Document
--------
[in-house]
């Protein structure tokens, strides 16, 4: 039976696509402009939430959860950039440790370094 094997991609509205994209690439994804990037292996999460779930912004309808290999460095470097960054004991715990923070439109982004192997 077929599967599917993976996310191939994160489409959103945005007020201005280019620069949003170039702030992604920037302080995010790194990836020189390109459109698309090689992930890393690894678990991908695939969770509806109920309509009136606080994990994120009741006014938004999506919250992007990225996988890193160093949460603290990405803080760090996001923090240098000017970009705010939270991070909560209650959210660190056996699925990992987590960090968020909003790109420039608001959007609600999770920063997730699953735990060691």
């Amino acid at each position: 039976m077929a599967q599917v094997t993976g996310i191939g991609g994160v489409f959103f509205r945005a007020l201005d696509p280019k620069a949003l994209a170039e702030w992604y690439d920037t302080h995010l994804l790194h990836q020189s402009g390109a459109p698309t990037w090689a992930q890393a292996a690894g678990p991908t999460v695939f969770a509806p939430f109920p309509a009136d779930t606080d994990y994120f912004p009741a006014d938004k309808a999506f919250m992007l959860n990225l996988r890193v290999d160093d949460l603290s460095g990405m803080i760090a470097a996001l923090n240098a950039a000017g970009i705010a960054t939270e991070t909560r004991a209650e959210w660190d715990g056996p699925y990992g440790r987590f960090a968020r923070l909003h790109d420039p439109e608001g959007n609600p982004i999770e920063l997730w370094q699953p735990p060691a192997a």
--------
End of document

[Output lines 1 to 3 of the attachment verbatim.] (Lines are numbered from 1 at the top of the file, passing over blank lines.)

[in-house]
């Protein structure tokens, strides 16, 4: 039976696509402009939430959860950039440790370094 094997991609509205994209690439994804990037292996999460779930912004309808290999460095470097960054004991715990923070439109982004192997 077929599967599917993976996310191939994160489409959103945005007020201005280019620069949003170039702030992604920037302080995010790194990836020189390109459109698309090689992930890393690894678990991908695939969770509806109920309509009136606080994990994120009741006014938004999506919250992007990225996988890193160093949460603290990405803080760090996001923090240098000017970009705010939270991070909560209650959210660190056996699925990992987590960090968020909003790109420039608001959007609600999770920063997730699953735990060691």
């Amino acid at each position: 039976m077929a599967q599917v094997t993976g996310i191939g991609g994160v489409f959103f509205r945005a007020l201005d696509p280019k620069a949003l994209a170039e702030w992604y690439d920037t302080h995010l994804l790194h990836q020189s402009g390109a459109p698309t990037w090689a992930q890393a292996a690894g678990p991908t999460v695939f969770a509806p939430f109920p309509a009136d779930t606080d994990y994120f912004p009741a006014d938004k309808a999506f919250m992007l959860n990225l996988r890193v290999d160093d949460l603290s460095g990405m803080i760090a470097a996001l923090n240098a950039a000017g970009i705010a960054t939270e991070t909560r004991a209650e959210w660190d715990g056996p699925y990992g440790r987590f960090a968020r923070l909003h790109d420039p439109e608001g959007n609600p982004i999770e920063l997730w370094q699953p735990p060691a192997a």